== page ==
Break the Silence is a unique project bringing four Cannes-awarded film directors together with the purpose of using film as a tool to break the culture of silence around abuse and sexual exploitation of children. Film have the ability to engage our senses and emotions, creating opportunities for reflections and discussions.

Break the Silence is a unique project bringing four Cannes-awarded film directors together with the purpose of using film as a tool to break the culture of silence around abuse and sexual exploitation of children. Film have the ability to engage our senses and emotions, creating opportunities for reflections and discussions. The project consists of four individual short films by Cannes nominated directors: Frida Kempff, Simón Mesa Soto, Anahita Ghazvinizadeh and Sonejuni Sinha. Each film illustrates different aspects of abuse and are set in different parts of the world: India, Colombia, Sweden and the United States. The films have achieved international success and are distributed with a film guide designed to stimulate discussions and actions against sexualized violence.Break the Silence was initiated by Change Attitude in collaboration with Momento film and was made possible by the generous support by The Swedish Postal Code Foundation. Break the Silence is now used by i.e. Save the Children, The European Women’s network against Sexual Violence and promoted by the Swedish Institute to all Swedish Embassies and consulates worldwide as a valuable tool to push the sustainable goals – Agenda 2030, target 16.2, “End abuse, exploitation, trafficking and all forms of violence against and torture of children”. Please see the website of the Swedish Institute Would you like to use BREAK THE SILENCE? Please contact us and we will be happy to assist you.


Simón Mesa Soto examines what consequences the demand for child sexual abuse material might have on economically disadvantaged people in Colombia. Sixteen-year-old Andrea lives together with her mother and sister in a socially and economically deprived area in the mountainous region of Medellín in Colombia. She is catching the bus into town to participate in an adult film casting.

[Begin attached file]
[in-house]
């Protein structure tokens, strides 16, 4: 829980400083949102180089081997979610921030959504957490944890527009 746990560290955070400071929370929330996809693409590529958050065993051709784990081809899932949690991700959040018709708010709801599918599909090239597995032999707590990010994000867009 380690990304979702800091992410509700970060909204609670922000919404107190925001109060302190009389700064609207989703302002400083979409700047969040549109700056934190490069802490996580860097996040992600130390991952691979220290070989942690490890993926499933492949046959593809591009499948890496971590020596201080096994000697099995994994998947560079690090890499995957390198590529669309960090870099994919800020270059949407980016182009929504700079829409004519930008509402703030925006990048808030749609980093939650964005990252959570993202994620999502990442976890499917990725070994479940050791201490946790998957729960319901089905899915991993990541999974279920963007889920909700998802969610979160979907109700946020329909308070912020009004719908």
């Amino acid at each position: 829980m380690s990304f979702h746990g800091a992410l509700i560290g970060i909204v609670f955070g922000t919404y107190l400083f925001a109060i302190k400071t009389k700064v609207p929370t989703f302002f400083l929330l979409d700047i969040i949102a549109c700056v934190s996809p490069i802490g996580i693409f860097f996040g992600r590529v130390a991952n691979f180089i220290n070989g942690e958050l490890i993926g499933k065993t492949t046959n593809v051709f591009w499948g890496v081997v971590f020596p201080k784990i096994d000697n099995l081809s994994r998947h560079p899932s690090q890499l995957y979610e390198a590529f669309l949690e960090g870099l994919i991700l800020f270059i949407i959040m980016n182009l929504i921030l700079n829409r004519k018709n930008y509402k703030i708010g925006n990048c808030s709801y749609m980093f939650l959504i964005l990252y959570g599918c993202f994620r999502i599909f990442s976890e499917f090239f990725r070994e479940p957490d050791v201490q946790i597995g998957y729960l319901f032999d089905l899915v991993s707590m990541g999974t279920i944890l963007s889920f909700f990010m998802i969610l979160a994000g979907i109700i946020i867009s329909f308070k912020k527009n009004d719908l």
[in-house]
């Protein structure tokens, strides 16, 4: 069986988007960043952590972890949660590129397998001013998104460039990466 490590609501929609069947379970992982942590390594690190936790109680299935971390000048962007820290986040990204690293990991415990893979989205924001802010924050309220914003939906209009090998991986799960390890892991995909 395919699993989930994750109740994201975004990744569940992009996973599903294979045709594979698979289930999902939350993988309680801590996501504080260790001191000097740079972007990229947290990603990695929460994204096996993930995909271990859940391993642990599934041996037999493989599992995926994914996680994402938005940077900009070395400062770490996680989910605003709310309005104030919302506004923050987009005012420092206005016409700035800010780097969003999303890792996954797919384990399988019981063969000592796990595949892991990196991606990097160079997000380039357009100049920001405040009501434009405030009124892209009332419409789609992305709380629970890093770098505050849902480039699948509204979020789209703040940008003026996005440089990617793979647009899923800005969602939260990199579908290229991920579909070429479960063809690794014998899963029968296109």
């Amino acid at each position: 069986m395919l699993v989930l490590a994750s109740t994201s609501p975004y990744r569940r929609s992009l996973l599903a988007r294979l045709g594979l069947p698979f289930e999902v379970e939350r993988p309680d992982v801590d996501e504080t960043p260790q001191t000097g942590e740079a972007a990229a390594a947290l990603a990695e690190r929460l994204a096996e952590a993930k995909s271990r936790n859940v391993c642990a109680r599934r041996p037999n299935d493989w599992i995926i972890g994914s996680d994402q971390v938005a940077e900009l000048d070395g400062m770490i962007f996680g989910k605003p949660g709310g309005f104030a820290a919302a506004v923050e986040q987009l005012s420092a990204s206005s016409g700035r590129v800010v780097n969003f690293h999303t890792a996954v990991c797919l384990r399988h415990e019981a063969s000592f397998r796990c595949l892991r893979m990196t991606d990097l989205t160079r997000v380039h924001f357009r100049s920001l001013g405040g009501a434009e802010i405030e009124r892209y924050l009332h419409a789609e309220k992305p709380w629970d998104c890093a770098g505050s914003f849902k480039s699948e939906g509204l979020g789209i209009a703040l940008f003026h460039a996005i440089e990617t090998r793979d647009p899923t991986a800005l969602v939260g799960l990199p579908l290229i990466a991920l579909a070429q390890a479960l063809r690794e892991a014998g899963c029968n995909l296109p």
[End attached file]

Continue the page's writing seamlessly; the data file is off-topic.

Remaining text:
Frida Kempff, Sweden, sheds a light on reactions and responses when an adult becomes witness to a possible abusive situation involving a child. Dear Kid revolves around guilt and responsibility. During a swimming practice a mother starts to feel uneasy about the coach’s relation to one of the children. But without any proof she faces a dilemma; to make an accusation of the worst kind, or to ignore a child who is possibly getting abused.


Sonejuhi Sinha explores sexual and psychological child abuse through the lens of child marriage in a rural community in Rahjastan, India. A single mother and her daughter in rural India has to pay a heavy price to repay the mother’s debts.


Anahita Ghazvinizadeh, USA, explores the relation between memory, recollection and abuse. When sexual exploitation from the childhood becomes a silent secret, it turns into a memory that affects a young woman emotionally and mentally as she faces the present. After moving from Iran to the US, Leila spends a day at the suburban house of her uncle Reza who she last met 13 years ago as a young girl. Reza, his daughter, and his colleagues get together to welcome Leila.


Parkgömmet is a unique game based on research aiming to increase children’s risk awareness online when it comes to sexual grooming.The game, in conjunction with the guiding material for the follow-up dialogue, is intended to be used in schools and directed to children 8-10 years old.

The game provides first-hand concrete experience of choices and potential outcomes of online contacts in a safe environment and serve as a digital tool to meet the digital challenges. It bridges the cognitive maturity of younger children and the reasoning capabilities required for understanding potential future problems of exposing oneself.

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The theme is a park where each player hides a treasure and gets in return a set of clues to the hiding place. During the game an unknown character sends messages similar to online chats and text messages, trying to manipulate the players to give up their clues by taking pictures. The players can choose to reveal a clue bearing in mind it may or may not be a good idea in the long run.The game mechanics are based on unique research of authentic online dialogues from closed Swedish forums, between children and later convicted perpetrators.

The research carried out by the university of Skövde provides real-world insight into perpetrators’ tactics and strategies, some of which have been transferred into game events, but in a non-sexual and non-violent format.The game consists of a classic board game, a computer game and augmented reality (AR) technology. The AR technology transforms the basic picture on the board into an exciting 3D world.The game evaluations with young players show that the participating children perceived the game as fun. It also raises questions regarding online behaviors.